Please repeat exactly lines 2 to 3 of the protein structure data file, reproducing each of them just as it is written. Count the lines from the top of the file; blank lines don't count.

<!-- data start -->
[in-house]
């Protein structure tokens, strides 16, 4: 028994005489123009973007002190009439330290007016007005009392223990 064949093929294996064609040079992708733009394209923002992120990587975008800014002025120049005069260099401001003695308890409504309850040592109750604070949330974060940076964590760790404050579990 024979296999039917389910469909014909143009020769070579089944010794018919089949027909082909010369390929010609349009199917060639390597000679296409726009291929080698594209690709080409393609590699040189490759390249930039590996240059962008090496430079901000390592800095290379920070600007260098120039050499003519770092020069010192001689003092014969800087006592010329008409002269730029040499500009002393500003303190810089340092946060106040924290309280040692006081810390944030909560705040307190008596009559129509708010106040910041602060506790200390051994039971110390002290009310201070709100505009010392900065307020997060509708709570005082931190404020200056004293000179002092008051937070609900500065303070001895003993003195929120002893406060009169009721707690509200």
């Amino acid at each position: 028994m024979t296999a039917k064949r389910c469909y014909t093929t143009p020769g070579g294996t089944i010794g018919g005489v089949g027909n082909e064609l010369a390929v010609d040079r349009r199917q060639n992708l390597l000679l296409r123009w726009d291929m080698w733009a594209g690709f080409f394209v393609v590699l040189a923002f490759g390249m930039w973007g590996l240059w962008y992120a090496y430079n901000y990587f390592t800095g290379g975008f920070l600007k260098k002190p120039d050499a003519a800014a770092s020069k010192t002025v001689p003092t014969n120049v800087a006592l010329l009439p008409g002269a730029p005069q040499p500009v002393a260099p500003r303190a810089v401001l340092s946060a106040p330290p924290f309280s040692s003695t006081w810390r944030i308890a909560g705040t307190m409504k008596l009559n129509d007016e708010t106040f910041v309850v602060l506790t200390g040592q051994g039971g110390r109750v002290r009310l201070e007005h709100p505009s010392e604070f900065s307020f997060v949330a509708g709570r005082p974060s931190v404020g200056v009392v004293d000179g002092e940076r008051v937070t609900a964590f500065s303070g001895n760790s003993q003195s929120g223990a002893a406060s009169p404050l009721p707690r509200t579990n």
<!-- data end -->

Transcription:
């Protein structure tokens, strides 16, 4: 028994005489123009973007002190009439330290007016007005009392223990 064949093929294996064609040079992708733009394209923002992120990587975008800014002025120049005069260099401001003695308890409504309850040592109750604070949330974060940076964590760790404050579990 024979296999039917389910469909014909143009020769070579089944010794018919089949027909082909010369390929010609349009199917060639390597000679296409726009291929080698594209690709080409393609590699040189490759390249930039590996240059962008090496430079901000390592800095290379920070600007260098120039050499003519770092020069010192001689003092014969800087006592010329008409002269730029040499500009002393500003303190810089340092946060106040924290309280040692006081810390944030909560705040307190008596009559129509708010106040910041602060506790200390051994039971110390002290009310201070709100505009010392900065307020997060509708709570005082931190404020200056004293000179002092008051937070609900500065303070001895003993003195929120002893406060009169009721707690509200």
């Amino acid at each position: 028994m024979t296999a039917k064949r389910c469909y014909t093929t143009p020769g070579g294996t089944i010794g018919g005489v089949g027909n082909e064609l010369a390929v010609d040079r349009r199917q060639n992708l390597l000679l296409r123009w726009d291929m080698w733009a594209g690709f080409f394209v393609v590699l040189a923002f490759g390249m930039w973007g590996l240059w962008y992120a090496y430079n901000y990587f390592t800095g290379g975008f920070l600007k260098k002190p120039d050499a003519a800014a770092s020069k010192t002025v001689p003092t014969n120049v800087a006592l010329l009439p008409g002269a730029p005069q040499p500009v002393a260099p500003r303190a810089v401001l340092s946060a106040p330290p924290f309280s040692s003695t006081w810390r944030i308890a909560g705040t307190m409504k008596l009559n129509d007016e708010t106040f910041v309850v602060l506790t200390g040592q051994g039971g110390r109750v002290r009310l201070e007005h709100p505009s010392e604070f900065s307020f997060v949330a509708g709570r005082p974060s931190v404020g200056v009392v004293d000179g002092e940076r008051v937070t609900a964590f500065s303070g001895n760790s003993q003195s929120g223990a002893a406060s009169p404050l009721p707690r509200t579990n």